• Long Shot: Environmental Communications' Media Geography
    Marcos Sánchez & Mark Wasiuta

Roger Webster / Environmental Communications, Selections from Category "Pollution: Mobile: Freeways," Los Angeles, CA, USA. © Environmental Communications.

Long Shot focuses on the West Coast collective Environmental Communications and will assemble evidence that the group invented a radical new visual syntax of the Los Angeles environment in the 1960's and 1970's. Working with the EC archive, which includes hundreds of thousands of serial images of the city's environmental geography, we propose to analyze the collection's idiosyncratic organization, as well as the important and original form of environmental design the archive represents. Based on this study, a guide will be produced for Environmental Communications that will articulate the relationship among several critical and overlapping systems of organization: the taxonomies of the archive itself, the network of Los Angeles-based collectives of the 1970's, and the group's extensive distribution of slide images to architectural schools, which was EC's subversive contribution to the McLuhan-inspired domain of audio-visual education.

Marcos Sánchez received a bachelor's of arts in architecture from the University of California, Berkeley, and a master's of architecture from Princeton University. He is on faculty at the University of Southern California and the Southern California Institute of Architecture (SCI-Arc) in Los Angeles.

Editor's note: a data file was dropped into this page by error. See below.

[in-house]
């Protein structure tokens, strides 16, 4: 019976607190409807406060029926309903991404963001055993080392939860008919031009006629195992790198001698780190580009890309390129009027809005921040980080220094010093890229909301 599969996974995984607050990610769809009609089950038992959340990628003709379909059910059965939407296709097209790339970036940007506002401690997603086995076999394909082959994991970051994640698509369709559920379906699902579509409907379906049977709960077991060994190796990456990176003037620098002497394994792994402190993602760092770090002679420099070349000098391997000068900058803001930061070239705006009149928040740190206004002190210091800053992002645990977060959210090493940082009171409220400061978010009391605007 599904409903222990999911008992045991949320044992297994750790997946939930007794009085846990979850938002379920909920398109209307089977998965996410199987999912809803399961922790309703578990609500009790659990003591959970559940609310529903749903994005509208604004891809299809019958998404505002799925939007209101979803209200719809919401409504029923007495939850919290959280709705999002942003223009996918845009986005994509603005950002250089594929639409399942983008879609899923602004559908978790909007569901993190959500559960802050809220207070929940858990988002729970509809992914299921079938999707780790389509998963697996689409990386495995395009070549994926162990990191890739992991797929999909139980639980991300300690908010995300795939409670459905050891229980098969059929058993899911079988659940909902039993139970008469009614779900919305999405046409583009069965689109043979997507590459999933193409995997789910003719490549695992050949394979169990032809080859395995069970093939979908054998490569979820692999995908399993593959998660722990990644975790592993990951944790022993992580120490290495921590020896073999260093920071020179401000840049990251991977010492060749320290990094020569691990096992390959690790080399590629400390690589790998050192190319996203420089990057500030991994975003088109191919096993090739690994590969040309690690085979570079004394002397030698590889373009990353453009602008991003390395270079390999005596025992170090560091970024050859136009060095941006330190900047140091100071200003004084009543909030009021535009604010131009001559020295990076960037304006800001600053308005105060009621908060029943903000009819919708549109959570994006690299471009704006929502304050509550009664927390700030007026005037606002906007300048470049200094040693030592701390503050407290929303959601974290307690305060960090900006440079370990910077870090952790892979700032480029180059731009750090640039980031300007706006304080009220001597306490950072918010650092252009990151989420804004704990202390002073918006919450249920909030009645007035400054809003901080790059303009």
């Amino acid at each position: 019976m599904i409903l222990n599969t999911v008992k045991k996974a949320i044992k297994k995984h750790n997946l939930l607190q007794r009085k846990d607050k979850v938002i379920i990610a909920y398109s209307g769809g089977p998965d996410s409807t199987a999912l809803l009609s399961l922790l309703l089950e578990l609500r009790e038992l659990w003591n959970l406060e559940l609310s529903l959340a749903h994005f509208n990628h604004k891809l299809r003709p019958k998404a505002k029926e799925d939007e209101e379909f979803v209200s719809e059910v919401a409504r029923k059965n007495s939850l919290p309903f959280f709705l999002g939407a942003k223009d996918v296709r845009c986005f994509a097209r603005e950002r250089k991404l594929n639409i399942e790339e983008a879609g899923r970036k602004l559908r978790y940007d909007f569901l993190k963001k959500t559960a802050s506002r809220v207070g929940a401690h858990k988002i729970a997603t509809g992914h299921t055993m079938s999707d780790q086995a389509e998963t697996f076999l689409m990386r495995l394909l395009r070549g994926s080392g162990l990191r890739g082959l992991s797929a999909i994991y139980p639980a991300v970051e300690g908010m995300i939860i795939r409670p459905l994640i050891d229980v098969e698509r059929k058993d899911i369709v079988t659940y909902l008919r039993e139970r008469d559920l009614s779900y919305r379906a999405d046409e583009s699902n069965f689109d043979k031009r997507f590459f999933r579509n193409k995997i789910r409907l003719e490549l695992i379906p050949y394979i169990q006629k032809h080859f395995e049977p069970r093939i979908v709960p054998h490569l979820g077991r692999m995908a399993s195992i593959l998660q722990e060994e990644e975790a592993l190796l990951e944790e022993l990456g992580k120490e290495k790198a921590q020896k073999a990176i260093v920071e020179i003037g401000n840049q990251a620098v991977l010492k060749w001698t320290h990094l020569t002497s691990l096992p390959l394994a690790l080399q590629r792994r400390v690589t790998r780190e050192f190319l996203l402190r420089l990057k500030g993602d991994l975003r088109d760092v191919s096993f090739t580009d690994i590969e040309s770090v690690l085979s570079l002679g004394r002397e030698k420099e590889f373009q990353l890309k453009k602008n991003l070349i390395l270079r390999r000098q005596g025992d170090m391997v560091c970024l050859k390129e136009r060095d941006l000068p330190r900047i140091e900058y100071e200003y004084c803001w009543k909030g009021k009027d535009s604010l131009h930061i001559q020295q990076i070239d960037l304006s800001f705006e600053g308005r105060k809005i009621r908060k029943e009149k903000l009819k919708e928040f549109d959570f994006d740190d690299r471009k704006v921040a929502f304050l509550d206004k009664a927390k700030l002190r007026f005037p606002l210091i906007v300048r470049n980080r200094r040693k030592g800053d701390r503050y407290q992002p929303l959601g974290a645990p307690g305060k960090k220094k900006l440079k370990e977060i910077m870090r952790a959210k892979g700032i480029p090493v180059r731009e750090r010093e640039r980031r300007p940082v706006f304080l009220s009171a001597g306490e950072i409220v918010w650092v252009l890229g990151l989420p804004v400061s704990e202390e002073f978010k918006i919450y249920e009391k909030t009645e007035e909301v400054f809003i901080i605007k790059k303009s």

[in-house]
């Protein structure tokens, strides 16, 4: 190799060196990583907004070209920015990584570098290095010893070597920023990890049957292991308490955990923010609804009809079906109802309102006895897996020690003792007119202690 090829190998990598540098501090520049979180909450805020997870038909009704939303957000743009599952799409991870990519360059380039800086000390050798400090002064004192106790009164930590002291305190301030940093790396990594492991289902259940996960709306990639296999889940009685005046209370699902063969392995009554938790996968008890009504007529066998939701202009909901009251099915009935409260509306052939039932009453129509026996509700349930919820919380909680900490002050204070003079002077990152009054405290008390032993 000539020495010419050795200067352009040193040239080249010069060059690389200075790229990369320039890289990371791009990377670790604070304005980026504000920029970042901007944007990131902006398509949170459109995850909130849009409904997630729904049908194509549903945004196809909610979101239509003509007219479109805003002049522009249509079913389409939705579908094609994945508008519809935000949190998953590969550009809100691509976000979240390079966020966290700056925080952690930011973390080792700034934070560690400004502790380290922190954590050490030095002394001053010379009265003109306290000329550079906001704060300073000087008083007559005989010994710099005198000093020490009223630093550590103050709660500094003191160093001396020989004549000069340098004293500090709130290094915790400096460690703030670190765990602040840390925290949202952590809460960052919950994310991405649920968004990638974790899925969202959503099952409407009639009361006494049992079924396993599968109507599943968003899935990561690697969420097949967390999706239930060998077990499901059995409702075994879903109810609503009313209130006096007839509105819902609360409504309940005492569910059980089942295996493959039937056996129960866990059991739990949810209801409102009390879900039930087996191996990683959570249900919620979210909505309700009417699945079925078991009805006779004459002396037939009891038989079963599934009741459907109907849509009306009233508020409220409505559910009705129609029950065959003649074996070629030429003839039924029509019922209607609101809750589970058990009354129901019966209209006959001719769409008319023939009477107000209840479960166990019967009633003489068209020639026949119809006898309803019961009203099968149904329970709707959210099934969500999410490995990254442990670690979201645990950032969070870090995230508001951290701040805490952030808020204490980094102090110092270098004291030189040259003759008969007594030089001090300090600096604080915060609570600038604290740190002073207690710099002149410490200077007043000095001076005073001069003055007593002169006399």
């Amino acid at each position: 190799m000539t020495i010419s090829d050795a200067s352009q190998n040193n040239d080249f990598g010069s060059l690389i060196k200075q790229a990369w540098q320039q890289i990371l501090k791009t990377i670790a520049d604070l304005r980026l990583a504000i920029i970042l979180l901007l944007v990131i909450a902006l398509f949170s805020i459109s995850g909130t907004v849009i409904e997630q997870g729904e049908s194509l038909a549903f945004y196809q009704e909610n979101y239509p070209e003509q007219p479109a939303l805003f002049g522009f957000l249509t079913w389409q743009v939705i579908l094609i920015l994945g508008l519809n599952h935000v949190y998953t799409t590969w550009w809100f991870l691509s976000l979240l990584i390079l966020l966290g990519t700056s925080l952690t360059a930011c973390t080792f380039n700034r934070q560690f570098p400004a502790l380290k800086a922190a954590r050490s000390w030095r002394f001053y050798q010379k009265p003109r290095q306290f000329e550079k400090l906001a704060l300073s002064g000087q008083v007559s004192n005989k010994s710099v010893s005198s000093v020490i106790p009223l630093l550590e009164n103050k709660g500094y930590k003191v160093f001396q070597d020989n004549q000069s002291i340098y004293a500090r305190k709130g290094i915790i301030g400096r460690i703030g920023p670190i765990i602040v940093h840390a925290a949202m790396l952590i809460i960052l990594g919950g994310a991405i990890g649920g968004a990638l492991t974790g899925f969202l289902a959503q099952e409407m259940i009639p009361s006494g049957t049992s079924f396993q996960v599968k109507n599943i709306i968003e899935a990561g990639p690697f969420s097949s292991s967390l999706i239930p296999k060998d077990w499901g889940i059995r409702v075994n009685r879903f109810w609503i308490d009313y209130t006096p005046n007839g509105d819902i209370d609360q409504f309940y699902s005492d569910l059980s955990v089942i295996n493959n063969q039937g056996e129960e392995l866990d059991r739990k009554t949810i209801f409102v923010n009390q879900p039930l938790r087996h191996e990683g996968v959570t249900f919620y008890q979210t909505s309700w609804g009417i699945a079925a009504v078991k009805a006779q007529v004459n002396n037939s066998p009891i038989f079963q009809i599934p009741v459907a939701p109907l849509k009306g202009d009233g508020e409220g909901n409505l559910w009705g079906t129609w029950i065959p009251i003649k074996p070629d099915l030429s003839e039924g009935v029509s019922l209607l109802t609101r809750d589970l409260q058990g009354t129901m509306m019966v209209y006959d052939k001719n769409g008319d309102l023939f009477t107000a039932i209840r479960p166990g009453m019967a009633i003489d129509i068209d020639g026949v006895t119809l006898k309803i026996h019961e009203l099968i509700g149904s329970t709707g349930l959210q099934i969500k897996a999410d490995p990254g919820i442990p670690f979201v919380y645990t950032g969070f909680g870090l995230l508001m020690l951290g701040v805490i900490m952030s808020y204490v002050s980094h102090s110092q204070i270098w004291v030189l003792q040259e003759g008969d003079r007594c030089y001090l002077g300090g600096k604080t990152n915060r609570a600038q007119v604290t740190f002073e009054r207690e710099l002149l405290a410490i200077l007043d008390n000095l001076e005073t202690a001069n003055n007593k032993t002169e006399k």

Mark Wasiuta received a bachelor's of architecture from the University of British Columbia, a master's of architecture from Princeton University, and is currently on the faculty at Columbia University's GSAPP, where he is also director of exhibitions.

Both Sánchez and Wasiuta are trained as architects and have broad experience as designers in professional offices and with individually directed design and research projects.Their collaborative identity is IHA, the International House of Architecture. This collaboration has been primarily invested in defining new forms of architectural research, design, and practice through a series of archival explorations. One recent projectInversion Layer examined the archives of the Air Quality Management Division in Los Angeles, with the goal of furnishing data that would allow for the reproduction of historical smog. House Arrest, a project developed with the support of the Graham Foundation, examined the complex intersection between police surveillance, green technologies, suburban architecture, and energy privacy in the San Fernando Valley.